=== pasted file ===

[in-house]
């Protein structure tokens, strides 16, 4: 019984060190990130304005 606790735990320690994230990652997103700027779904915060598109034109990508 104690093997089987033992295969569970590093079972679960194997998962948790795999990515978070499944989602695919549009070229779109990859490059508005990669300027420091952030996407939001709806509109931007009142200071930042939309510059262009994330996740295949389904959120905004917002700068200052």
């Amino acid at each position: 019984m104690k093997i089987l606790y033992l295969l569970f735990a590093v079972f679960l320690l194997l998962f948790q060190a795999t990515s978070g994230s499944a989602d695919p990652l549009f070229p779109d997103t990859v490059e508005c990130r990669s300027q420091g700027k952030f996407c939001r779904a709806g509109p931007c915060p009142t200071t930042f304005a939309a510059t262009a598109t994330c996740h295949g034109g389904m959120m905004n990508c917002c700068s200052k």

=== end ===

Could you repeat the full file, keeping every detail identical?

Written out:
[in-house]
């Protein structure tokens, strides 16, 4: 019984060190990130304005 606790735990320690994230990652997103700027779904915060598109034109990508 104690093997089987033992295969569970590093079972679960194997998962948790795999990515978070499944989602695919549009070229779109990859490059508005990669300027420091952030996407939001709806509109931007009142200071930042939309510059262009994330996740295949389904959120905004917002700068200052």
């Amino acid at each position: 019984m104690k093997i089987l606790y033992l295969l569970f735990a590093v079972f679960l320690l194997l998962f948790q060190a795999t990515s978070g994230s499944a989602d695919p990652l549009f070229p779109d997103t990859v490059e508005c990130r990669s300027q420091g700027k952030f996407c939001r779904a709806g509109p931007c915060p009142t200071t930042f304005a939309a510059t262009a598109t994330c996740h295949g034109g389904m959120m905004n990508c917002c700068s200052k």